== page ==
Also, bring business cards. Most likely, an agent or editor at a conference won’t take your card but they’re great for handing out to other writers so you can stay in touch. The basic information you need on a card is your name, title (writer), and contact info (website, email address, twitter handle, etc.)
Finally, have a pitch for your manuscript memorized. If you end up mingling with an agent and he or she asks what you working on, you want to have something to say. This does NOT mean that you should bother an agent with your pitch in the elevator or bathroom line!
Tips for the Conference Weekend
It’s always a good idea to get to the conference early, so you can avoid long check-in lines at the hotel, and registration lines at the conference. Also, you can familiarize yourself with the hotel layout, so you know exactly where to go for your workshops – and where the nearest bathrooms are. You can also use this time to check out the conference bookstore, where faculty books are sold.
Even if you attend the conference with friends, try to meet new people. Sit with different people at lunch. Ask the person sitting next to you in a session what they write. Also, many SCBWI conferences have a mix and mingle hour in the evenings, where both attendees and faculty can chat with one another. This is a great opportunity to join a conversation with an agent or editor, learn more about them, ask questions, and get a sense of whether you’d like to work with them.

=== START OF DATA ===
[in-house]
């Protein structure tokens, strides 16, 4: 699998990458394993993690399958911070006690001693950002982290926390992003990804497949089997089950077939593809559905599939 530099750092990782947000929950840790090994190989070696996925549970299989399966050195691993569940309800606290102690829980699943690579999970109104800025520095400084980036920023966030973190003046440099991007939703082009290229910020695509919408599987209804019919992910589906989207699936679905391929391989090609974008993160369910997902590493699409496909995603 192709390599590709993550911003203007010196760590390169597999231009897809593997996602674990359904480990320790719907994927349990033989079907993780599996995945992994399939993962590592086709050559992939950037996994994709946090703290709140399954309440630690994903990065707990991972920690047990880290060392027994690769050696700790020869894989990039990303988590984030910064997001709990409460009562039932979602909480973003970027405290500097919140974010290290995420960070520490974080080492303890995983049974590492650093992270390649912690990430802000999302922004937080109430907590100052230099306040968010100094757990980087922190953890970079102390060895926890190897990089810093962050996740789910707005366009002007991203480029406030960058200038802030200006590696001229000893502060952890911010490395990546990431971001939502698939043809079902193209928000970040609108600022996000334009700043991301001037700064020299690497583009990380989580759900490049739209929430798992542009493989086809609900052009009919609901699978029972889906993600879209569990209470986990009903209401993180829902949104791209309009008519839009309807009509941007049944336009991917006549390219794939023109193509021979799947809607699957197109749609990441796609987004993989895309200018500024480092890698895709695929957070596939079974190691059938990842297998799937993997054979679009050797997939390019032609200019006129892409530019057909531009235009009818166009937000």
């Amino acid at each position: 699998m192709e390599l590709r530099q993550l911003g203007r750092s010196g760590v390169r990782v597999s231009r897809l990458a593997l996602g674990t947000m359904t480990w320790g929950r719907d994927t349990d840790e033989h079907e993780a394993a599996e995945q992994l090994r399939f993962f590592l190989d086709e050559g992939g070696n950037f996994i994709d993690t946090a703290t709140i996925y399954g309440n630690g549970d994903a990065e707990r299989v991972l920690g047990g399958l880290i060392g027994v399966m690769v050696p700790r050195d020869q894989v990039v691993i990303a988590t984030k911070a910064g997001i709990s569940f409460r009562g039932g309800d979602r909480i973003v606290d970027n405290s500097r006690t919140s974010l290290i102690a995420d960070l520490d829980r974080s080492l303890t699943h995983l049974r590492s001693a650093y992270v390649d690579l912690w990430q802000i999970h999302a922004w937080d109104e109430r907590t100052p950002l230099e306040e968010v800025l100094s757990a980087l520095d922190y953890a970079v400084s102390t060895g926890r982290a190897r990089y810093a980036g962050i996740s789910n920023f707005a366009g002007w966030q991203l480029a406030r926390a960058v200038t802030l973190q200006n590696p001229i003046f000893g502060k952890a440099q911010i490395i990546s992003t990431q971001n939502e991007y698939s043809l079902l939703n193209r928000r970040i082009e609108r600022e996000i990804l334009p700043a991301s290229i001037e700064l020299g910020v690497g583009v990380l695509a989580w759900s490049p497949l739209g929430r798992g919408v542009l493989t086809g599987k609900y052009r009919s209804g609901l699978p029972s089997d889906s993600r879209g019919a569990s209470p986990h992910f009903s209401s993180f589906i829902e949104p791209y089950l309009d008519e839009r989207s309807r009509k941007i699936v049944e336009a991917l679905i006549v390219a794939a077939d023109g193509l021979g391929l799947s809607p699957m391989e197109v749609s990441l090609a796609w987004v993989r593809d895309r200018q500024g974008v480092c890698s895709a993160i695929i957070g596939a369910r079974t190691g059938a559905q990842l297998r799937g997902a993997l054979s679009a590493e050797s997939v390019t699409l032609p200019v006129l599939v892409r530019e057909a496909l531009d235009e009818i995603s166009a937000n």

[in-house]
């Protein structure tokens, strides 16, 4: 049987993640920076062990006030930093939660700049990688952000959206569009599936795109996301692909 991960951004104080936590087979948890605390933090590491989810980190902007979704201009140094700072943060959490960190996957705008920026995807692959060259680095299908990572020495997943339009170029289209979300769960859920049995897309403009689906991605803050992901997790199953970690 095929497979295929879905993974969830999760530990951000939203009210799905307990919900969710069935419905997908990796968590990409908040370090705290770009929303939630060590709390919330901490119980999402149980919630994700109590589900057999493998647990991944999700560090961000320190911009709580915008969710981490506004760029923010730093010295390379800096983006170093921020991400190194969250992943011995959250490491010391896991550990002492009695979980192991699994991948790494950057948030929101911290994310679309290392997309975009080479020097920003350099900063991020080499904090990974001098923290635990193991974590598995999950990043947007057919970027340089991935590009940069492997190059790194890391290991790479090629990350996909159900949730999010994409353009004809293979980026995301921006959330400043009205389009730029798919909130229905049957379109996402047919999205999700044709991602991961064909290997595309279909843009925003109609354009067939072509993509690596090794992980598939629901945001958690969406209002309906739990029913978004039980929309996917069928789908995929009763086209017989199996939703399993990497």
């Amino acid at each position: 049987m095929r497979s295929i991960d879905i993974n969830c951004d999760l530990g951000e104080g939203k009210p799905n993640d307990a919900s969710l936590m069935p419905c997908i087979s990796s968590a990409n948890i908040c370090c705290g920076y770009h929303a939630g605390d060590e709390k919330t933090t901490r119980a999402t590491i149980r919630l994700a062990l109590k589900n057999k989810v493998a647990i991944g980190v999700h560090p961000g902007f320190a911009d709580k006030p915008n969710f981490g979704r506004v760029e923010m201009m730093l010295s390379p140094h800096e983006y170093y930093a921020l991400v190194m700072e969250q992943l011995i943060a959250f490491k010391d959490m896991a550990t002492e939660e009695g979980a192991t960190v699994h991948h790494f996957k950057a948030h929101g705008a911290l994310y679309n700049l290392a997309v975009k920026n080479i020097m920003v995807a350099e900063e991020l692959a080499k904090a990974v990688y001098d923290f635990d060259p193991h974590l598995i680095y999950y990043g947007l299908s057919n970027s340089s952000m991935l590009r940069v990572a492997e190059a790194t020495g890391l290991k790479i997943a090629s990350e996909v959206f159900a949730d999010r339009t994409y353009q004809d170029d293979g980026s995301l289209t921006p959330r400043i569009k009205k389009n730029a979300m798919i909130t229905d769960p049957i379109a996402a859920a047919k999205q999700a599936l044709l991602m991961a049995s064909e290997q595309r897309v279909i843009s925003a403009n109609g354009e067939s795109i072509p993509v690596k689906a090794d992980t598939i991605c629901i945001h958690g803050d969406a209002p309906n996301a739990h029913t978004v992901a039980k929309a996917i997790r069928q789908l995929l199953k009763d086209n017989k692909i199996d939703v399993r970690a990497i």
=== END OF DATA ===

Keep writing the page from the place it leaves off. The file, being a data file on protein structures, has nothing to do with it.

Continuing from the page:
Everyone dreams of going to a conference and having an agent or editor sign them on the spot, but that rarely happens. What you should focus on is absorbing as much of the information and inspiration as you can, making connections, and having a good time. You’re getting the chance to spend an entire weekend focusing on your passion for writing kid lit, so enjoy it!
Have you been to an SCBWI conference? If so, what was your favorite part? If you have any other tips, please share them in the comments!
Janae Marks writes contemporary fiction for kids and teens. She has an MFA in Creative Writing from The New School, and is an active member of the Society of Children’s Books Writers and Illustrators (SCBWI). She lives in New England with her husband and daughter.